As a casual observer of the draft and based on media reports of this draft only having about 10 true first-round prospects, and the draft being " deep " at certain positions, my first impression of the Jaguars picks is they did not overreach for any players. With not many obvious difference-makers at key positions maybe the rest of the draft class was more or less equally graded. I'm glad we didn't pick a second-round corner that didn't really belong in the second round. Looks like the team got some building blocks for the future. FANS say pick BAP, then cry bloody murder when that's exactly what happens.


Marc from Oceanway

Couldn't Trent Baalke simply have stipulated as part of our first trade, "We will trade our Pick No. 24 for your Pick No. 25, along with your Nos. 160 and No. 240 picks, as long as you do not draft Anton Harrison?"

Baalke could have done this while trading with the New York Giants in Round 1 of the 2023 NFL Draft. The New York Giants also could have said, "OK," and then selected Harrison.

James from St Augustine

With a fullback being drafted and Doug mentioning the scheme in the post-draft news conference, do you see us bringing the fullback position back? Never understood why the NFL stopped using the position.

The Jaguars selected Derek Parish to play fullback. He was a seventh-round selection, so it's not as if the Jaguars will reshape the offense around him, but yes … if he is what they hope I could see the Jaguars using a fullback. The NFL has deemphasized the position in recent seasons because teams have leaned more toward pass-oriented, three-receiver sets. While doing this, they have employed tight ends as "H-backs" and offensive linemen as blocking backs. That has led many teams to not carry fullbacks. I don't expect that trend to change, but if a player can play those roles effectively and play special teams he can carve out a roster spot.

Marcus from Jacksonville

John, I sense this draft was a bit of a failure, not because of the players picked, but because they took a gamble that didn't pay off. I don't know enough about players to know whether their picks were good or bad, but Baalke was very clear they wanted to trade up in the mid-to-late rounds and couldn't find a trade partner. So the strategy seems like it was to trade back in early rounds to pile up picks in later rounds, then use those picks to move up in the middle rounds to target specific players. I'm guessing that going into the draft they didn't want to pick 13 players with most of them coming in rounds 4-7. So, I classify it as a failure simply because their calculated risk ended up backfiring. Is that a fair assessment?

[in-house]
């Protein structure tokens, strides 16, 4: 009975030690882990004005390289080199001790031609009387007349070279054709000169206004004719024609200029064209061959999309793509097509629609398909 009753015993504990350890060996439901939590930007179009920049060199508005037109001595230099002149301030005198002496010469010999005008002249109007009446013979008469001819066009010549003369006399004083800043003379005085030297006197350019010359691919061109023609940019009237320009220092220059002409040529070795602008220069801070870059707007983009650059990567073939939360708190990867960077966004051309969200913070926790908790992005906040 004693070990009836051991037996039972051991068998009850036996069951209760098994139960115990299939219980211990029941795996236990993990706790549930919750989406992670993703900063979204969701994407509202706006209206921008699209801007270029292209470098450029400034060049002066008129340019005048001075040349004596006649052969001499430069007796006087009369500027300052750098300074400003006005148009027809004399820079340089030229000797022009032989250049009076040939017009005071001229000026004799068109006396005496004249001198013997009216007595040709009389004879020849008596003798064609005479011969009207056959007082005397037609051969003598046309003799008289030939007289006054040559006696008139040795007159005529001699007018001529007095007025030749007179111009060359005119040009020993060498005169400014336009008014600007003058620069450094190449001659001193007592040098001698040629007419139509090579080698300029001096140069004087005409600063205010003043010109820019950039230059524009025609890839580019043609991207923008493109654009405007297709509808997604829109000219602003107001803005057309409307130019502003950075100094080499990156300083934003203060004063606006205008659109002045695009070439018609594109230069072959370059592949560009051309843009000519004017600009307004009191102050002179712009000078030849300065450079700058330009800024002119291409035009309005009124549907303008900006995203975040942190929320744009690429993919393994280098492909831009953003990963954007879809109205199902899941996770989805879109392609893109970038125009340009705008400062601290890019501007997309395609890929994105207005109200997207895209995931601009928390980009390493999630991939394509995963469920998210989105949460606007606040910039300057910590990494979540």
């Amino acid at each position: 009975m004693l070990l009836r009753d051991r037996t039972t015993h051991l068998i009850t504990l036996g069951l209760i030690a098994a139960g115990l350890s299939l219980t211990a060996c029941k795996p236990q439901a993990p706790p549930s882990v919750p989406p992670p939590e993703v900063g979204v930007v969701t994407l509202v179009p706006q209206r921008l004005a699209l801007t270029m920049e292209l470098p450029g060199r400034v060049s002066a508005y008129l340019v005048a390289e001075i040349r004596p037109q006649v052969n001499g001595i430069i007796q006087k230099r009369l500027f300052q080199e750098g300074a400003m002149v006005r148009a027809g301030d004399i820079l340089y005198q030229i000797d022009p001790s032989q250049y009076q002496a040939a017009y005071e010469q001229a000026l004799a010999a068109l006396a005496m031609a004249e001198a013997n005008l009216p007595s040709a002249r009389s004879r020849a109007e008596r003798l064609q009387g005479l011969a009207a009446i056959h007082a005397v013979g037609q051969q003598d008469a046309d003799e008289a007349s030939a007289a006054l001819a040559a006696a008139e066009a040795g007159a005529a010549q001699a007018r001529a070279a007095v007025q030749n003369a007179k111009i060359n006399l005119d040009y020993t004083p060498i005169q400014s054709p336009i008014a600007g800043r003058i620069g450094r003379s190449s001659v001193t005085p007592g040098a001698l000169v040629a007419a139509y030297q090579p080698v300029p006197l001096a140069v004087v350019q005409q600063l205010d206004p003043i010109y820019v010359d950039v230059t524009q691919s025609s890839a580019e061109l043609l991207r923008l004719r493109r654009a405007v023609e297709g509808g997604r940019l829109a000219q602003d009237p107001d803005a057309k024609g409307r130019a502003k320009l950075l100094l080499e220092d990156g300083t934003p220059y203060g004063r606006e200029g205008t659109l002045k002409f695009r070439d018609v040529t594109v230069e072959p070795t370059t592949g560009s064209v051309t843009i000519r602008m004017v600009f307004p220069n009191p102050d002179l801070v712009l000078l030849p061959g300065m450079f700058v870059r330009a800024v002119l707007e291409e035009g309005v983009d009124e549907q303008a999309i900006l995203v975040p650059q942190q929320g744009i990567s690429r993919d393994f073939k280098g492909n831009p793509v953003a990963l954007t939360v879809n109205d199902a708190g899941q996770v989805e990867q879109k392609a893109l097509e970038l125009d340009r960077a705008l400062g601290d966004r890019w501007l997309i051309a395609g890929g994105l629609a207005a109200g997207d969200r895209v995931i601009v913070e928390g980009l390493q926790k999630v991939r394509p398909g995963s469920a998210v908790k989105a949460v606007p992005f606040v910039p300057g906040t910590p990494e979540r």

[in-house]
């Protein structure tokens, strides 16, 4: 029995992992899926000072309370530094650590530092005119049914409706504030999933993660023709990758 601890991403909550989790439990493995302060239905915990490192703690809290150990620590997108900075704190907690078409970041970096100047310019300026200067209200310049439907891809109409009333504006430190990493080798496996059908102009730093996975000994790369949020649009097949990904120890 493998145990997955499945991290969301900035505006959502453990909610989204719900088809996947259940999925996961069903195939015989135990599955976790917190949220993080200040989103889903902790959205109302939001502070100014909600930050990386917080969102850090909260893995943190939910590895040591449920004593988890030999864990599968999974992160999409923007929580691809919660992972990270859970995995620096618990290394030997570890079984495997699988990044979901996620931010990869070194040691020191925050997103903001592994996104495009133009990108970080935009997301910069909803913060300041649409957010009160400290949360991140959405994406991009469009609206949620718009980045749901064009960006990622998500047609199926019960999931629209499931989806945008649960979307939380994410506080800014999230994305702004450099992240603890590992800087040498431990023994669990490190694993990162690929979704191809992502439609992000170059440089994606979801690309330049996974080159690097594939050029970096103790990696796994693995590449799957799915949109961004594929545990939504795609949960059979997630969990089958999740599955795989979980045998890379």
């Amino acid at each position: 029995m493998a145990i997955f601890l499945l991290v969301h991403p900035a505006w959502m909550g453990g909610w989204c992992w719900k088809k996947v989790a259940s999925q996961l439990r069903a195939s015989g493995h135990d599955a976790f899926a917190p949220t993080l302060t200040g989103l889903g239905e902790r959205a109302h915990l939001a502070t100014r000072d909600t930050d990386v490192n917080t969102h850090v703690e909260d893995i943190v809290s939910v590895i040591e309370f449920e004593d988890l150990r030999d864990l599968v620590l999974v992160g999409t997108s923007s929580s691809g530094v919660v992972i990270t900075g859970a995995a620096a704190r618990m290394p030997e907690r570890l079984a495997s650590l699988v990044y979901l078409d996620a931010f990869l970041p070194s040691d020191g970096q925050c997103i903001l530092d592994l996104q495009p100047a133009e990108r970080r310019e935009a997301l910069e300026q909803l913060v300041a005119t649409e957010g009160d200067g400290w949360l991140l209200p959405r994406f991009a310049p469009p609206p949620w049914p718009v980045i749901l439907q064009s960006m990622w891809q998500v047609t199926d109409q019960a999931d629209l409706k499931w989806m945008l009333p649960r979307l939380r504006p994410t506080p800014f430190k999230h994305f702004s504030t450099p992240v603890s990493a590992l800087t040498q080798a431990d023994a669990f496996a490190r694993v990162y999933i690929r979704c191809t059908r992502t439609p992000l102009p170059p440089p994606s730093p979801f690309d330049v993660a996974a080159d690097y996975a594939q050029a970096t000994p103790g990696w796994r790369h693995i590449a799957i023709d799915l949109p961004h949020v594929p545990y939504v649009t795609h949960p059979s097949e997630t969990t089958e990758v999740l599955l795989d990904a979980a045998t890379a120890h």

This would be fair if the Jaguars had gambled in the first two rounds. They indeed traded back twice before selecting offensive tackle Anton Harrison in Round 1. And they traded back once to before selecting tight end Brenton Strange in Round 2. They weren't able to use the selections acquired to trade up. But they were going to select Harrison and Strange with the original selections had they not traded back, so there really was no risk – calculated or otherwise.

Mike from Cartersville (AKA Trevortown), GA

Oh a fullback. Shouldn't they buy me dinner first? I'm pretty sure all of us graybeards like this one. If at the end your draft looks like a potpourri of selections, your roster has a lot of deficiencies. Good to see them go in with purpose, we do need to be better in short-yardage running situations. There's three picks that help with that among other things. I like how they have the personnel to run any package on offense for any situation.

One fer fullbacks …

Jason from North Pole, AK

I think most Jaguars fans would argue the most important thing we can do is surround Trevor Lawrence with talent to help aid his development. We spent our premium draft equity on a quality pass blocker and two guys that should help in the running game that often left us in third-and-long last year. I don't know how anyone could possibly be angry about this. Keep giving the kid talent to work with and everything else is gravy.

… and fer offense …

Boxcutter Bill from Massachusetts

All these qualifies GMs in the Ozone. My small, uneducated mind thinks we had an efficient draft, added some depth with the potential to hit on some guys. You can't win if you don't play, But what do I know?

… and fer the Jaguars' 2023 NFL Draft.